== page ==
TEACHING POETRY IN ELEMENTARY SCHOOL

When we studied homonyms, I found a delightful book, Your Aunt is a Witch, which presents homonym pairs in easy to remember rhymes.  The cover alone catches the eye of the reluctant reader. I converted the rhymes into a painless but practical worksheet series for the students to illustrate.  Here is one of the rhymes converted into worksheet style:

Little Prince Randolph is ( heir  air ) to the throne,

And some day he will be king.

He simply adores to fly through the ( heir   air )

On his solid gold, diamond-trimmed swing!

After the children pick the correct word, there is space to illustrate the rhyme.

When we discussed literal vs figurative language, I found The King Who Reigned a humorous combination of figurative images illustrated by literal drawings which also dealt with confusing homonyms. The children enjoyed making their own funny illustrations of “She’s all ears,” and “Someone’s on the phone,” and others they thought up themselves.

Poetry was a daily occurrence in my classroom, and as far as I was able, I “sneaked it in” to whatever we were studying at the time. We did not scan, analyze, or dissect the poems, but we did talk about what made them work and how they made us feel.

Poetry can be “worked in” and become a part of the classroom life and activities; it just takes a little ingenuity and a desire to get students thinking along poetry lines.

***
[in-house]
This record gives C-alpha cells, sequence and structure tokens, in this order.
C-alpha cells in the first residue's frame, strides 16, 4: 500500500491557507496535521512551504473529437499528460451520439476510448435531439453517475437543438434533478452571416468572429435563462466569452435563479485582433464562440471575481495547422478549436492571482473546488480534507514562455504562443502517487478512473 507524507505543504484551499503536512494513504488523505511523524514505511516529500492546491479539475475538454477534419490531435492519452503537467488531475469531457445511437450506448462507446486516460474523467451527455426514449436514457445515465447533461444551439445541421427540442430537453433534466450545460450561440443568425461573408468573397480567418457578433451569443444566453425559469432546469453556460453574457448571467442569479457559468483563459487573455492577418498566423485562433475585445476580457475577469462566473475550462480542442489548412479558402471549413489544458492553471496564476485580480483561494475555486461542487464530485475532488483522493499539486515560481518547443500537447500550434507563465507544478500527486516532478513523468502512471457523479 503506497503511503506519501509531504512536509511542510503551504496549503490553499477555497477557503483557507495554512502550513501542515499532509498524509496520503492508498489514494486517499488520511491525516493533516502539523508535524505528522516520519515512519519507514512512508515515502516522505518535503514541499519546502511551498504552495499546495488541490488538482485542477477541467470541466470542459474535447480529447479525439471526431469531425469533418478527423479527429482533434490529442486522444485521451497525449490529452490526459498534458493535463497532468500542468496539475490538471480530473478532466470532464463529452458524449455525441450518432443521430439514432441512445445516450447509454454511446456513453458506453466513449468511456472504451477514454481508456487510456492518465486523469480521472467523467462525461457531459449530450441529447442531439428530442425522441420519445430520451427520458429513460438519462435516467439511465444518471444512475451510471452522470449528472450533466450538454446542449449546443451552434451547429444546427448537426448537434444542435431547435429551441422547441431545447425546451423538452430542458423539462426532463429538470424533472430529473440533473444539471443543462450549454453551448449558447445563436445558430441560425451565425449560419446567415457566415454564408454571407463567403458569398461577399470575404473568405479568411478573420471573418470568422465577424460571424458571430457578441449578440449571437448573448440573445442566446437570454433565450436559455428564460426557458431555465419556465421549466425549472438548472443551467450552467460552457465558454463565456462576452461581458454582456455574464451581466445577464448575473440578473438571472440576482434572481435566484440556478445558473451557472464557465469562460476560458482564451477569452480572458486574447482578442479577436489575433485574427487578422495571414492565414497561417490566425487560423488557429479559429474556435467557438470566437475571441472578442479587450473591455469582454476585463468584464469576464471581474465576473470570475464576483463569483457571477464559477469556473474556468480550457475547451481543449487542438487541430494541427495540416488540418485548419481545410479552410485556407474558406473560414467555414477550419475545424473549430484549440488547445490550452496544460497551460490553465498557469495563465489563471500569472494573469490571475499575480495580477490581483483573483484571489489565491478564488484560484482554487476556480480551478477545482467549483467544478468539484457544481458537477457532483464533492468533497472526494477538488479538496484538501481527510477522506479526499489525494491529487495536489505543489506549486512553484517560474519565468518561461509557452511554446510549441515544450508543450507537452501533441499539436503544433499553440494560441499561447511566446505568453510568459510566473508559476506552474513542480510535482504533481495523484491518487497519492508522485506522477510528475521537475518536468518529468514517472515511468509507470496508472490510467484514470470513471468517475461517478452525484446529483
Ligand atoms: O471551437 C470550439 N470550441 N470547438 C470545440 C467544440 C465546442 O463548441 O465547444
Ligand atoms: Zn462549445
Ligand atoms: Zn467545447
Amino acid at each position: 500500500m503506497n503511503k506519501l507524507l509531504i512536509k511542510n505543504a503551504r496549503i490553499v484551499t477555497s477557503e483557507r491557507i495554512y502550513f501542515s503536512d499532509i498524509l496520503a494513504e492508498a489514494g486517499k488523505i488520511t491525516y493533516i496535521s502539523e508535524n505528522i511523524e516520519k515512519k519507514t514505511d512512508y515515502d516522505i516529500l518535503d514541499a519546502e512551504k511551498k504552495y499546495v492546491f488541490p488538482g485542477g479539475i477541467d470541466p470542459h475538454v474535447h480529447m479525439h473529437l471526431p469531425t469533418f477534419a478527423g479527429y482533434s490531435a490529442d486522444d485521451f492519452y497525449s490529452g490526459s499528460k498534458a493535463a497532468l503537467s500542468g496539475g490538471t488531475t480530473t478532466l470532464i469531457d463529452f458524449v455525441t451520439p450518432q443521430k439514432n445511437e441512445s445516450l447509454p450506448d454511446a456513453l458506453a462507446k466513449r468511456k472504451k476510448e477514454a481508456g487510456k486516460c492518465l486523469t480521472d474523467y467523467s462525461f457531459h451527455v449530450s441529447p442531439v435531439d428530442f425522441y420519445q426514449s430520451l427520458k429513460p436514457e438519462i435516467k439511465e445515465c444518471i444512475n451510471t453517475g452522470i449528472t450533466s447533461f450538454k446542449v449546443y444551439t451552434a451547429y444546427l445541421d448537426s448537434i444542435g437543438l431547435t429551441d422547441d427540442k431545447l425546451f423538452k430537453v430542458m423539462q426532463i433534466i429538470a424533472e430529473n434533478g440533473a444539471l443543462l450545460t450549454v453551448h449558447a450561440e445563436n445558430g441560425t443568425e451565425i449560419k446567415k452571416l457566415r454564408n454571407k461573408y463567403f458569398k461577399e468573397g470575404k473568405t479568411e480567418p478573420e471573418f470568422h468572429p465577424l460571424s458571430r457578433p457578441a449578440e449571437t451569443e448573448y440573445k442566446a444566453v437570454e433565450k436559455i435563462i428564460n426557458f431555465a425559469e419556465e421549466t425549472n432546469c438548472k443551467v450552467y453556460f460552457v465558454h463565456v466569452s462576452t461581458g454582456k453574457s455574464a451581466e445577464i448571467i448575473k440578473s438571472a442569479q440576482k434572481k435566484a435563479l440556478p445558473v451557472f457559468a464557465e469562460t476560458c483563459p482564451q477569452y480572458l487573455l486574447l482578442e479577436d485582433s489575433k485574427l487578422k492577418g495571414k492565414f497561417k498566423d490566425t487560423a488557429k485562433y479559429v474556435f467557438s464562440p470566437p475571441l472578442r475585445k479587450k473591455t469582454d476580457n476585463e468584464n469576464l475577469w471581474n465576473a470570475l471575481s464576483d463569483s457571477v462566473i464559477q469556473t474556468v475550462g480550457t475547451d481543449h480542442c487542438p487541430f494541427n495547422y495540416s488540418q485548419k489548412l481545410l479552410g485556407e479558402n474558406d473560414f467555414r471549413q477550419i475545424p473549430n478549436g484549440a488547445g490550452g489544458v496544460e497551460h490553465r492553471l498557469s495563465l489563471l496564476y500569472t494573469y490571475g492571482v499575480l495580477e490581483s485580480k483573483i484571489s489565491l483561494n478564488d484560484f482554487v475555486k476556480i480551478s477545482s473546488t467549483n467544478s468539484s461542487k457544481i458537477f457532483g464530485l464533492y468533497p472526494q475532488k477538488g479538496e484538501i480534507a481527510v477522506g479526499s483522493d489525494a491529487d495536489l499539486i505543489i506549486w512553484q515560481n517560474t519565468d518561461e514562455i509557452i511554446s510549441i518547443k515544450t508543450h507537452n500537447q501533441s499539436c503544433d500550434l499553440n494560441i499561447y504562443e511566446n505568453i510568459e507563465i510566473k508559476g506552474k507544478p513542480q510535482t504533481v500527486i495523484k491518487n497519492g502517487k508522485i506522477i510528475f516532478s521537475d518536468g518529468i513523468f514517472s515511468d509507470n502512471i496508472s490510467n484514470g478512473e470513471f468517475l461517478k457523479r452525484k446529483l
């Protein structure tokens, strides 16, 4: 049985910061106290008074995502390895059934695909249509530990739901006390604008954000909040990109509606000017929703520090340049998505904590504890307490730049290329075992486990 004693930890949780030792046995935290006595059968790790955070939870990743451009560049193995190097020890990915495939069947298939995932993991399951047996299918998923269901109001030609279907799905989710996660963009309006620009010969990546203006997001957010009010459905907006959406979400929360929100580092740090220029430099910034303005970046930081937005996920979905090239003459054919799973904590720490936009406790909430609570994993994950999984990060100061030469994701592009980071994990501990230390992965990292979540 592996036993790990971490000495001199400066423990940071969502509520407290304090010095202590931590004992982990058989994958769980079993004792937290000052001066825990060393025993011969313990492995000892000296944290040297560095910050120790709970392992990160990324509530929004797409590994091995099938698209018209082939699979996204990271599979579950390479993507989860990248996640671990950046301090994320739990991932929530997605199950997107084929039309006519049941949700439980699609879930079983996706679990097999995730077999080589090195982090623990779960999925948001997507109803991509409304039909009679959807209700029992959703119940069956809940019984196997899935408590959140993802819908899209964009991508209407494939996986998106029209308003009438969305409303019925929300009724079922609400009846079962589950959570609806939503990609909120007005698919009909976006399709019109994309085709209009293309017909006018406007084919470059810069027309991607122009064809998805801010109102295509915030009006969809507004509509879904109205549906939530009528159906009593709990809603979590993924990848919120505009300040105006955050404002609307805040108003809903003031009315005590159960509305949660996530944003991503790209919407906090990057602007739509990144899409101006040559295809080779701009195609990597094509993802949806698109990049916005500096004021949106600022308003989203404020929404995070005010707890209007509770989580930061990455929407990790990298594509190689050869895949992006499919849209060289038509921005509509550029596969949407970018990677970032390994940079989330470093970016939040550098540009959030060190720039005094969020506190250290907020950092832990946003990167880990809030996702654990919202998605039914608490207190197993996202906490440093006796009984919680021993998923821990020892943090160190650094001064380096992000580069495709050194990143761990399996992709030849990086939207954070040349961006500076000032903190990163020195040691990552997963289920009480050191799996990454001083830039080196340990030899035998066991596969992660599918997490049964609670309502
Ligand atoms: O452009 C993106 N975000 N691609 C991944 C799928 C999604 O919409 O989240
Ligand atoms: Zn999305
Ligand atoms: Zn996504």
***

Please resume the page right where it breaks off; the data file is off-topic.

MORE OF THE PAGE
Author: Rae Longest

This year (2019) finds me with 50 years of teaching "under my belt." I have taught all levels from pre-K "(library lady" or "book lady"--volunteer) to juniors, seniors, and graduate students enrolled in my Advanced Writing class at the university where I have just completed 30 years. My first paying teaching job was junior high, and I spent 13 years with ages 12-13, the "difficult years." I had some of the "funnest" experiences with this age group. When I was no longer the "young, fun teacher," I taught in an elementary school setting before sixth graders went on to junior high, teaching language arts blocs, an assignment that was a "dream-fit" for me. After completing graduate school in my 40s, I went on to community college, then university teaching. Just as teaching is "in my blood," so is a passion for reading, writing, libraries, and everything bookish. This blog will be open to anyone who loves books, promotes literacy and wants to "come out and play."

8 thoughts on “TEACHING POETRY IN ELEMENTARY SCHOOL”

  1. I used to teach college level children’s lit, and that was what I tried to impart to my students (all future teachers of K-8): don’t dissect the poetry–let them first see how it makes them feel!

    Liked by 1 person

  2. …until they get to the exam syllabus which DEMANDS they pick poems apart, word by word… sadly! Lovely fresh approach to teaching small children who are hardwired to enjoy poetry anyway.

    Liked by 1 person

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